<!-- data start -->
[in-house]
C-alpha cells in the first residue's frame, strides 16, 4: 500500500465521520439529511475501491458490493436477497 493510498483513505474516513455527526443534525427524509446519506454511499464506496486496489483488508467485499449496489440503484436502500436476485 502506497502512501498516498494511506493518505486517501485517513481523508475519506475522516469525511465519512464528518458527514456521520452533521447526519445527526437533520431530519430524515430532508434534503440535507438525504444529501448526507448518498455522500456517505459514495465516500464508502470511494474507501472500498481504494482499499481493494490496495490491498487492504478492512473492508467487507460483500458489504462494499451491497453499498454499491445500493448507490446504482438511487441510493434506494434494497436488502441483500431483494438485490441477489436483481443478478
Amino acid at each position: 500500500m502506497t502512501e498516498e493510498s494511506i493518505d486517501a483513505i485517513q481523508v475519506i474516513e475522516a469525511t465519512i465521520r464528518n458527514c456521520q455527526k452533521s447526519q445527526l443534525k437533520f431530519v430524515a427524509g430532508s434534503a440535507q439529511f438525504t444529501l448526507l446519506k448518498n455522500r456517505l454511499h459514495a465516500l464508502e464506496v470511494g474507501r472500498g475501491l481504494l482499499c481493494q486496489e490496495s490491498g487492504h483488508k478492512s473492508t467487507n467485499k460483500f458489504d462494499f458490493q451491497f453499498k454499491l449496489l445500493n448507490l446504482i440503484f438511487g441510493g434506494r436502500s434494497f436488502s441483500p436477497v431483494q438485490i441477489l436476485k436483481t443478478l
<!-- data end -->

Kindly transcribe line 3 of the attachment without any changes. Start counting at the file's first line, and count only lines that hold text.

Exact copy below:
Amino acid at each position: 500500500m502506497t502512501e498516498e493510498s494511506i493518505d486517501a483513505i485517513q481523508v475519506i474516513e475522516a469525511t465519512i465521520r464528518n458527514c456521520q455527526k452533521s447526519q445527526l443534525k437533520f431530519v430524515a427524509g430532508s434534503a440535507q439529511f438525504t444529501l448526507l446519506k448518498n455522500r456517505l454511499h459514495a465516500l464508502e464506496v470511494g474507501r472500498g475501491l481504494l482499499c481493494q486496489e490496495s490491498g487492504h483488508k478492512s473492508t467487507n467485499k460483500f458489504d462494499f458490493q451491497f453499498k454499491l449496489l445500493n448507490l446504482i440503484f438511487g441510493g434506494r436502500s434494497f436488502s441483500p436477497v431483494q438485490i441477489l436476485k436483481t443478478l